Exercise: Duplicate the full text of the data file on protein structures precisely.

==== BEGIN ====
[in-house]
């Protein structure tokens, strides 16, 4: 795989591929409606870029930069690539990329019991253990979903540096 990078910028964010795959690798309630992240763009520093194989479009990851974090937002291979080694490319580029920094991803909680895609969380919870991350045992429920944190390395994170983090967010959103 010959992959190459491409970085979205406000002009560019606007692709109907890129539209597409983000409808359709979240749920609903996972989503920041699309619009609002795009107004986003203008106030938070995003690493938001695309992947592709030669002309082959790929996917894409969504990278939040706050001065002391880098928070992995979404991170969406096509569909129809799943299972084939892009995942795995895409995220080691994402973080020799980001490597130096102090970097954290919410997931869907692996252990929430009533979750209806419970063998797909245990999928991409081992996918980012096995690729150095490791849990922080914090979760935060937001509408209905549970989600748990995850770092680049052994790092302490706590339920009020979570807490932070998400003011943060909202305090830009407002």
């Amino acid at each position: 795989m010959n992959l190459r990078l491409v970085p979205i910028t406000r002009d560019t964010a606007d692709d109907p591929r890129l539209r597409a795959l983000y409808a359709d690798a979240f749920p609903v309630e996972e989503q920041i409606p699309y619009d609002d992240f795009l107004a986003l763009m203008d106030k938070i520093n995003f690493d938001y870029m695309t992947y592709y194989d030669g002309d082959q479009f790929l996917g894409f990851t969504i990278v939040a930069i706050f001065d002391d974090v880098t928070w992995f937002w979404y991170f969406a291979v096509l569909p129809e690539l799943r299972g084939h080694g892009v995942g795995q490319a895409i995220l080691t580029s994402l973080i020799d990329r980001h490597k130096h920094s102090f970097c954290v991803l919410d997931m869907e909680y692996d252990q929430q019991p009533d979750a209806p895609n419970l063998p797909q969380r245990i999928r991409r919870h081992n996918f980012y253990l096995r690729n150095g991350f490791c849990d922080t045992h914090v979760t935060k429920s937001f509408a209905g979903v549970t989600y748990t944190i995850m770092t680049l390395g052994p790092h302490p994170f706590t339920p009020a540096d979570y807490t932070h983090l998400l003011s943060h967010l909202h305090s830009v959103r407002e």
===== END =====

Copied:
[in-house]
């Protein structure tokens, strides 16, 4: 795989591929409606870029930069690539990329019991253990979903540096 990078910028964010795959690798309630992240763009520093194989479009990851974090937002291979080694490319580029920094991803909680895609969380919870991350045992429920944190390395994170983090967010959103 010959992959190459491409970085979205406000002009560019606007692709109907890129539209597409983000409808359709979240749920609903996972989503920041699309619009609002795009107004986003203008106030938070995003690493938001695309992947592709030669002309082959790929996917894409969504990278939040706050001065002391880098928070992995979404991170969406096509569909129809799943299972084939892009995942795995895409995220080691994402973080020799980001490597130096102090970097954290919410997931869907692996252990929430009533979750209806419970063998797909245990999928991409081992996918980012096995690729150095490791849990922080914090979760935060937001509408209905549970989600748990995850770092680049052994790092302490706590339920009020979570807490932070998400003011943060909202305090830009407002």
């Amino acid at each position: 795989m010959n992959l190459r990078l491409v970085p979205i910028t406000r002009d560019t964010a606007d692709d109907p591929r890129l539209r597409a795959l983000y409808a359709d690798a979240f749920p609903v309630e996972e989503q920041i409606p699309y619009d609002d992240f795009l107004a986003l763009m203008d106030k938070i520093n995003f690493d938001y870029m695309t992947y592709y194989d030669g002309d082959q479009f790929l996917g894409f990851t969504i990278v939040a930069i706050f001065d002391d974090v880098t928070w992995f937002w979404y991170f969406a291979v096509l569909p129809e690539l799943r299972g084939h080694g892009v995942g795995q490319a895409i995220l080691t580029s994402l973080i020799d990329r980001h490597k130096h920094s102090f970097c954290v991803l919410d997931m869907e909680y692996d252990q929430q019991p009533d979750a209806p895609n419970l063998p797909q969380r245990i999928r991409r919870h081992n996918f980012y253990l096995r690729n150095g991350f490791c849990d922080t045992h914090v979760t935060k429920s937001f509408a209905g979903v549970t989600y748990t944190i995850m770092t680049l390395g052994p790092h302490p994170f706590t339920p009020a540096d979570y807490t932070h983090l998400l003011s943060h967010l909202h305090s830009v959103r407002e």